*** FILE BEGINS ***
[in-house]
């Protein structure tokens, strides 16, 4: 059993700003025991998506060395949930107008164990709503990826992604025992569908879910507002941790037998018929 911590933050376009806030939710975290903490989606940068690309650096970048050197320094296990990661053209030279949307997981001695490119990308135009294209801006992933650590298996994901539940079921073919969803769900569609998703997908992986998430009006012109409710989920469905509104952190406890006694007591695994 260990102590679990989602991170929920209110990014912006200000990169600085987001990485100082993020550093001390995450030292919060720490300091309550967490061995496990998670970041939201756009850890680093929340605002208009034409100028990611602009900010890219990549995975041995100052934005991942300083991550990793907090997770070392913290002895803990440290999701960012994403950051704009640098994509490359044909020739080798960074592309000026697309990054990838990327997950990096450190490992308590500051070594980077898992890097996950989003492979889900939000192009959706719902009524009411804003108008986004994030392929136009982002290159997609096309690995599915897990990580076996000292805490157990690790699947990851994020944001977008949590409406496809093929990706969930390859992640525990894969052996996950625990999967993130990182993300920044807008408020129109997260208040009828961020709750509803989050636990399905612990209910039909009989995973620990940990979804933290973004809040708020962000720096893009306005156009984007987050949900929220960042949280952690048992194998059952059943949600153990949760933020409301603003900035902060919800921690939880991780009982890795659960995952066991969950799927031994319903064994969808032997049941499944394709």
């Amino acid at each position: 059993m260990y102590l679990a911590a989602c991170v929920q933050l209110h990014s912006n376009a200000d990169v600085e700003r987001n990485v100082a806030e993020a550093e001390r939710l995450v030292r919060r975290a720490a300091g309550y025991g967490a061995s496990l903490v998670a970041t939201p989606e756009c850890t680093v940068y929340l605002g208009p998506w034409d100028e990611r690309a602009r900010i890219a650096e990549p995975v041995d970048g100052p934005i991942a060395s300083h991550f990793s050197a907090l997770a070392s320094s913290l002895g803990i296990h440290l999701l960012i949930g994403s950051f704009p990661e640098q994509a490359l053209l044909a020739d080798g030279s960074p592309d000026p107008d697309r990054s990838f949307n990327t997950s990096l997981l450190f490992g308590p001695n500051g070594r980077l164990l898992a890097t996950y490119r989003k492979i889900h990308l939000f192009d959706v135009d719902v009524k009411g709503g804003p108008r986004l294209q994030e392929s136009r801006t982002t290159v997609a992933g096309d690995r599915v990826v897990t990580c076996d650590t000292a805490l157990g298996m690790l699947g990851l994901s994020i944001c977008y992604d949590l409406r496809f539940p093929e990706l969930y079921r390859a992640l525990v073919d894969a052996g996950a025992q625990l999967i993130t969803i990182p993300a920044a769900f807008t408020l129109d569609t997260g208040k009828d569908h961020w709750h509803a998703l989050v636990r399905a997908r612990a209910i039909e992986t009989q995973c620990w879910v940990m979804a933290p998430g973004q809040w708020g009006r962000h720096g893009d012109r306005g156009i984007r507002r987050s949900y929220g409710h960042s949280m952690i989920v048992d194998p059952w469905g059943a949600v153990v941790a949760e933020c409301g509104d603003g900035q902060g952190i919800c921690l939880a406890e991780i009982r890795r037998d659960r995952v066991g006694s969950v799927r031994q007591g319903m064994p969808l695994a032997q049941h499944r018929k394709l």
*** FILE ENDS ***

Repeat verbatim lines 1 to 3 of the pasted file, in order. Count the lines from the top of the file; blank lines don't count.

[in-house]
């Protein structure tokens, strides 16, 4: 059993700003025991998506060395949930107008164990709503990826992604025992569908879910507002941790037998018929 911590933050376009806030939710975290903490989606940068690309650096970048050197320094296990990661053209030279949307997981001695490119990308135009294209801006992933650590298996994901539940079921073919969803769900569609998703997908992986998430009006012109409710989920469905509104952190406890006694007591695994 260990102590679990989602991170929920209110990014912006200000990169600085987001990485100082993020550093001390995450030292919060720490300091309550967490061995496990998670970041939201756009850890680093929340605002208009034409100028990611602009900010890219990549995975041995100052934005991942300083991550990793907090997770070392913290002895803990440290999701960012994403950051704009640098994509490359044909020739080798960074592309000026697309990054990838990327997950990096450190490992308590500051070594980077898992890097996950989003492979889900939000192009959706719902009524009411804003108008986004994030392929136009982002290159997609096309690995599915897990990580076996000292805490157990690790699947990851994020944001977008949590409406496809093929990706969930390859992640525990894969052996996950625990999967993130990182993300920044807008408020129109997260208040009828961020709750509803989050636990399905612990209910039909009989995973620990940990979804933290973004809040708020962000720096893009306005156009984007987050949900929220960042949280952690048992194998059952059943949600153990949760933020409301603003900035902060919800921690939880991780009982890795659960995952066991969950799927031994319903064994969808032997049941499944394709």
């Amino acid at each position: 059993m260990y102590l679990a911590a989602c991170v929920q933050l209110h990014s912006n376009a200000d990169v600085e700003r987001n990485v100082a806030e993020a550093e001390r939710l995450v030292r919060r975290a720490a300091g309550y025991g967490a061995s496990l903490v998670a970041t939201p989606e756009c850890t680093v940068y929340l605002g208009p998506w034409d100028e990611r690309a602009r900010i890219a650096e990549p995975v041995d970048g100052p934005i991942a060395s300083h991550f990793s050197a907090l997770a070392s320094s913290l002895g803990i296990h440290l999701l960012i949930g994403s950051f704009p990661e640098q994509a490359l053209l044909a020739d080798g030279s960074p592309d000026p107008d697309r990054s990838f949307n990327t997950s990096l997981l450190f490992g308590p001695n500051g070594r980077l164990l898992a890097t996950y490119r989003k492979i889900h990308l939000f192009d959706v135009d719902v009524k009411g709503g804003p108008r986004l294209q994030e392929s136009r801006t982002t290159v997609a992933g096309d690995r599915v990826v897990t990580c076996d650590t000292a805490l157990g298996m690790l699947g990851l994901s994020i944001c977008y992604d949590l409406r496809f539940p093929e990706l969930y079921r390859a992640l525990v073919d894969a052996g996950a025992q625990l999967i993130t969803i990182p993300a920044a769900f807008t408020l129109d569609t997260g208040k009828d569908h961020w709750h509803a998703l989050v636990r399905a997908r612990a209910i039909e992986t009989q995973c620990w879910v940990m979804a933290p998430g973004q809040w708020g009006r962000h720096g893009d012109r306005g156009i984007r507002r987050s949900y929220g409710h960042s949280m952690i989920v048992d194998p059952w469905g059943a949600v153990v941790a949760e933020c409301g509104d603003g900035q902060g952190i919800c921690l939880a406890e991780i009982r890795r037998d659960r995952v066991g006694s969950v799927r031994q007591g319903m064994p969808l695994a032997q049941h499944r018929k394709l």